With the advent of improved neonatal intensive care techniques, the mortality for medically fragile infants has drastically decreased. For instance, the mortality for children with birth weights of 1000g to 1500g fell from 50% in the 1960s to below 10% in the 1980s.
However, with the improvement of neonatal care, there has also been an increase in the prevalence of various disabilities such as respiratory distress syndrome and bronchopulmonary dysplasia. If either of these has been diagnosed in a baby, one should also suspect the presence of retinopathy of prematurity (ROP).
“Today we are seeing many more infants with ROP than before, and this is likely to continue as neonates of very low birth weight are routinely kept alive,” says Inge Loubser, an optometrist of Mellins i-Style. Infants born to mothers that are substance abusers during their pregnancy are at increased risk of prematurity and therefore more likely to develop ROP.
What is retinopathy?
ROP is a retinal vascular disease and is associated with supplemental oxygenation. As a result, it leads to a reduction in the frequency and degree of supplemental oxygenation given to premature newborns. This decreased the incidence of ROP but led to increased illness and mortality.
Recent studies estimate that up to 40% of infants with birth weights in the range of 1kg to 1.5kg and up to 50-80% of newborns that weigh less than one kilogram may develop some degree of ROP. However, only a small percentage of these infants will experience significant vision loss.
“The onset of ROP is likely to begin 32 to 42 weeks from the time of conception.”
The cause of ROP is thought to be due to the effects of high oxygen levels affecting immature retinal vascular tissue. The retina is the light-sensitive layer of tissue that lines the back of your eye. There is an initial vasoconstriction (constriction of blood vessels) of retinal vessels caused by increased oxygen levels in the blood due to supplemental oxygenation.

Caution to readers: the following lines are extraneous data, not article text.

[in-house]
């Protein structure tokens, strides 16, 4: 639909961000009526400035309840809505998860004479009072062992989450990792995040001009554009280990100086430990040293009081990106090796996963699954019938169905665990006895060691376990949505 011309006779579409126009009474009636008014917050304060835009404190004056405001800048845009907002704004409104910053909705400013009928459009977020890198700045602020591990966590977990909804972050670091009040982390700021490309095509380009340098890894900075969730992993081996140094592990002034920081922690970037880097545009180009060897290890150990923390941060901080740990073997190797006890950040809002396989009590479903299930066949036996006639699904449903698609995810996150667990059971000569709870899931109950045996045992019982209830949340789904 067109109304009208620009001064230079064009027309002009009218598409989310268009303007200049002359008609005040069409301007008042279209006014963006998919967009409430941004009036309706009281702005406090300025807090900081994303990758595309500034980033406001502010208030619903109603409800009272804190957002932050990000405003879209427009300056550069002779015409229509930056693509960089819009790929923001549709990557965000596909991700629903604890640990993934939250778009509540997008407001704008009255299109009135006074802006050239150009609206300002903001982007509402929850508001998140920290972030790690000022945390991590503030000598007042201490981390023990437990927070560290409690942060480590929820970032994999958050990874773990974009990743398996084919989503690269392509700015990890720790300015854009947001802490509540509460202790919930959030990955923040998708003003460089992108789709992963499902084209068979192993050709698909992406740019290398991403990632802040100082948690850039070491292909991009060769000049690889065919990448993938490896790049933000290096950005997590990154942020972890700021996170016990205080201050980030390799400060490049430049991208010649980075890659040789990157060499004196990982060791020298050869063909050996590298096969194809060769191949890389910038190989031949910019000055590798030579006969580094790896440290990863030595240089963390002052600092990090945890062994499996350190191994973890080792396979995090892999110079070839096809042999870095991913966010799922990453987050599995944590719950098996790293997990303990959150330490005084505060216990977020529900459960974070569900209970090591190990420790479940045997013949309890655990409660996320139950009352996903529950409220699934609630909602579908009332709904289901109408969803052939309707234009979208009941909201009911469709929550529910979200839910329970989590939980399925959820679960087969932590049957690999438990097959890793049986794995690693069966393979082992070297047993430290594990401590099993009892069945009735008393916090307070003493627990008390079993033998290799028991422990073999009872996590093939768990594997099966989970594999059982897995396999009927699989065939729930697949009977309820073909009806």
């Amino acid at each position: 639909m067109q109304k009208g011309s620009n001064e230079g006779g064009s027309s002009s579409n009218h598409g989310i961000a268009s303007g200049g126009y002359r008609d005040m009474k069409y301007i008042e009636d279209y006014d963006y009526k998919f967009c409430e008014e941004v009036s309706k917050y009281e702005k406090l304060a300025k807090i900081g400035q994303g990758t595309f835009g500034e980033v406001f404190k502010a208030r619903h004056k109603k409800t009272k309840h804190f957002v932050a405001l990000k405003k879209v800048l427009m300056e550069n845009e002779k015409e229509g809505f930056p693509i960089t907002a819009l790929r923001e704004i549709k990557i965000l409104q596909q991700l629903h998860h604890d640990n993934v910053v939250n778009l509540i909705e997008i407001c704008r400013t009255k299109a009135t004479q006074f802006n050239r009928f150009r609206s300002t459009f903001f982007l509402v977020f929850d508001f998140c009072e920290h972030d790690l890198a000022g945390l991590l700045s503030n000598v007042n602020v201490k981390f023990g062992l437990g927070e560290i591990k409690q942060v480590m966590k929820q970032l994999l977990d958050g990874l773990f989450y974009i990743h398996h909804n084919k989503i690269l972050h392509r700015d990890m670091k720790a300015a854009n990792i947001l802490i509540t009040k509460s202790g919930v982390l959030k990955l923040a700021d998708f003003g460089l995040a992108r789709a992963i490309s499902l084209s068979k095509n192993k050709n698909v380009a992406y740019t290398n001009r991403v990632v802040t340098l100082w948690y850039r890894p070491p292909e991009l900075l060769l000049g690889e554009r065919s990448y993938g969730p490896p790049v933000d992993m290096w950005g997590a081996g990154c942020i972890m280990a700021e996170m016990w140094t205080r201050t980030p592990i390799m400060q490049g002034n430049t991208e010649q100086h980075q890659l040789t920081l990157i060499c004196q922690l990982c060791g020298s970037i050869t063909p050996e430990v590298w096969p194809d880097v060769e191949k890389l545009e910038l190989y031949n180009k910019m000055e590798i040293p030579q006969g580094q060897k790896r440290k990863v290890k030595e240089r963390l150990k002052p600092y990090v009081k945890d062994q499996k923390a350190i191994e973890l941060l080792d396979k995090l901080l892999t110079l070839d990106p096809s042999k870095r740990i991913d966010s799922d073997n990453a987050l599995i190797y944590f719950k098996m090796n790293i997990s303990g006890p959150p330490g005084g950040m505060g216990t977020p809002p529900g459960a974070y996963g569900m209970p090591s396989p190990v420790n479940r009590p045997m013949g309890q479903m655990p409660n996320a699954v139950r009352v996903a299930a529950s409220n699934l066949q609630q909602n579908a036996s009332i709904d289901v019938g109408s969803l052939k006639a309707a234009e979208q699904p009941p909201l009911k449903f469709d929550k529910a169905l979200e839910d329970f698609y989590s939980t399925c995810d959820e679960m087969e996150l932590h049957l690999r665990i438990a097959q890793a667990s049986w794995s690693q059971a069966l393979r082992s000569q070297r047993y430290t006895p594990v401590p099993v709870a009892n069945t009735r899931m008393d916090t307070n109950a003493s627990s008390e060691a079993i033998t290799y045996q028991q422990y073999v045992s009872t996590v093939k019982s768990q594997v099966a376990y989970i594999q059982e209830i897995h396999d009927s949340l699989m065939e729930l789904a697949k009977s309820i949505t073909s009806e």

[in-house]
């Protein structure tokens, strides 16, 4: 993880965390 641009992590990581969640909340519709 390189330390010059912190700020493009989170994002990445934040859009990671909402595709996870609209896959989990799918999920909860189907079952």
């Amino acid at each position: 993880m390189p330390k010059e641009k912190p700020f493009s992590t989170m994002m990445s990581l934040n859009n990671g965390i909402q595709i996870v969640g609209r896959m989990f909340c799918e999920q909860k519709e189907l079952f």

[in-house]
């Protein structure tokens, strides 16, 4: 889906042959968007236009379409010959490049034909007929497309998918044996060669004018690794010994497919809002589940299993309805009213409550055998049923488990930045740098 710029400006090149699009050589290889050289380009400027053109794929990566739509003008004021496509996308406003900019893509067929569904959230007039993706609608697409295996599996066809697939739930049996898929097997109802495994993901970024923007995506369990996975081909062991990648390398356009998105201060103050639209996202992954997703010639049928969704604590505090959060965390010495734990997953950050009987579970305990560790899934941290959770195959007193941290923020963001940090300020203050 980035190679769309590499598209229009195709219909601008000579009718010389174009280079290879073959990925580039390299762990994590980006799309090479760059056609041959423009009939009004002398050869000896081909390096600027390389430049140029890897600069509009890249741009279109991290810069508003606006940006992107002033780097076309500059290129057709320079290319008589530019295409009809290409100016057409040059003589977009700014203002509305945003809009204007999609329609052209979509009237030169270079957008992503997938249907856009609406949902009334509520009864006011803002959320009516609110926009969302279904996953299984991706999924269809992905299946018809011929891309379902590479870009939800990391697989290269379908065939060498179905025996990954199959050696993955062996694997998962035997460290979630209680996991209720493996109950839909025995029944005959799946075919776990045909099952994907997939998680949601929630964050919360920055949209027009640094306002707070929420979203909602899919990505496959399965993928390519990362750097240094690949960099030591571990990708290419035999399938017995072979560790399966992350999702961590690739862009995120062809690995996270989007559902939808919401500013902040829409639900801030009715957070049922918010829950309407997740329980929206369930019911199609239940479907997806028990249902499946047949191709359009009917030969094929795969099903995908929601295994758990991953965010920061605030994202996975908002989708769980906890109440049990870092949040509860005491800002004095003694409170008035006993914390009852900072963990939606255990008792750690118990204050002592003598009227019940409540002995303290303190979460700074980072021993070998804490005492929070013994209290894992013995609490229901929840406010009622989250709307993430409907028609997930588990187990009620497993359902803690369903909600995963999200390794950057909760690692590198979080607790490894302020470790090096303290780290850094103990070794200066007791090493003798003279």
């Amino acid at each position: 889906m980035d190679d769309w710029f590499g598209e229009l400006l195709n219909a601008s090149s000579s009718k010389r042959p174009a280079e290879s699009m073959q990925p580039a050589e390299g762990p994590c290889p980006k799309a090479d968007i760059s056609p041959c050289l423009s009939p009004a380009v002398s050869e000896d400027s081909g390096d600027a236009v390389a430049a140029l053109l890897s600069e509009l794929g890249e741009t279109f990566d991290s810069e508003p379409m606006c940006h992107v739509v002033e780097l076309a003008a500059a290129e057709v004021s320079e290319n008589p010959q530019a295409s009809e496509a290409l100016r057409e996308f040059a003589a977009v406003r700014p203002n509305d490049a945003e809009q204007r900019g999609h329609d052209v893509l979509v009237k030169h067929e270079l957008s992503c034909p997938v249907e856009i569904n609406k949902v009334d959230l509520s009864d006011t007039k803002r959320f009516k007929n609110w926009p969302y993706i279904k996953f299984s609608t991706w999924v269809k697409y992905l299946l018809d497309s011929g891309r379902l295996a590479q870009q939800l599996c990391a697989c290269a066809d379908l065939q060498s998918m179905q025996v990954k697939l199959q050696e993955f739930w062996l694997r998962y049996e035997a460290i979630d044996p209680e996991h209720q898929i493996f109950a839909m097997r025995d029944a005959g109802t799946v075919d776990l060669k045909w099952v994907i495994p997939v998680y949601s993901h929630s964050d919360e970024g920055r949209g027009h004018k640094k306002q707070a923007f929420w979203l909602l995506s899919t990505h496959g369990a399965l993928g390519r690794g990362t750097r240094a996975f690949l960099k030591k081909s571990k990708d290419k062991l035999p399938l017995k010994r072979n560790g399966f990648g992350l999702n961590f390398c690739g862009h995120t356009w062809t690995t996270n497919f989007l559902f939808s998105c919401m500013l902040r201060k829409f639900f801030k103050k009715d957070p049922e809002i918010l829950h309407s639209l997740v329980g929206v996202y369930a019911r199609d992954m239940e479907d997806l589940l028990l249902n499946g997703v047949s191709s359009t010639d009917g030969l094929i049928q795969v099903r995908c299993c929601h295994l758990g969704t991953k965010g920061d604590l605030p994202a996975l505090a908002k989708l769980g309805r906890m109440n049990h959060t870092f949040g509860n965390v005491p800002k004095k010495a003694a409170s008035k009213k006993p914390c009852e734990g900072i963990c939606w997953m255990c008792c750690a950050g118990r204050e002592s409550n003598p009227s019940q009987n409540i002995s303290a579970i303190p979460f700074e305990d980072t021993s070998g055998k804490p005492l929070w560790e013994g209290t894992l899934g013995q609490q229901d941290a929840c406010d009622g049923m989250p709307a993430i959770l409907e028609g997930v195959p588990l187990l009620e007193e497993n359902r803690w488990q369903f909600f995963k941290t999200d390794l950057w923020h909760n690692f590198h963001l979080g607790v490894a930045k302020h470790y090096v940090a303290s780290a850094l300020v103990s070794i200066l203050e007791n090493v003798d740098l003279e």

This constriction leads to obstruction of the vessels if the arterial oxygen levels remain high enough. When this eventually returns to a more normal oxygen level, there is a rapid increase of vascular endothelium (the cells that line the inside of our blood vessels). This leads to new blood vessels forming and the typical clinical appearance of ROP.
The degree of prematurity and the size of the newborn are probably more important factors in the cause and effect of ROP than is the level of supplemental oxygenation. We can, however, expect to see more ROP in the future as these tiny infants are kept alive.
It is often difficult to perform an adequate examination on a tiny, crying infant. Eye drops are used to dilate the newborn’s pupil (the ‘window’ into the eye) and an indirect ophthalmoscope, which has a special lens that sends a bright light into the eye, is used to enable the doctor to examine the fundus (the interior lining of the eyeball).
The onset of ROP is likely to begin 32 to 42 weeks from the time of conception and should, therefore, be examined shortly after this time by a paediatric ophthalmologist. It is necessary to monitor infants at risk of ROP for six months or longer after birth.
Infants who have ROP tend to be moderately to severely near-sighted and have a high incidence of amblyopia (lazy eye or impaired vision without an obvious defect), strabismus (abnormal alignment of the eye), cataracts (lens in the eye that becomes opaque), glaucoma (high eye pressure), nystagmus (rapid involuntary movements of the eye) and corneal problems.
Vitamin E therapy was suggested as a means of preventing the risk for the development of ROP based on the ability of vitamin E to neutralise oxygen free radicals that may cause cell damage to the developing retinal blood vessels. Premature infants typically have reduced levels of vitamin E, but there are significant risks of toxicity to vitamin E in premature infants, so this issue has not yet been concluded.
A promising treatment for ROP is cryotherapy where extreme cold is used during surgery to destroy the peripheral areas of the retina. This slows or reverses the abnormal growth of blood vessels. Unfortunately, this treatment can also destroy some side vision.
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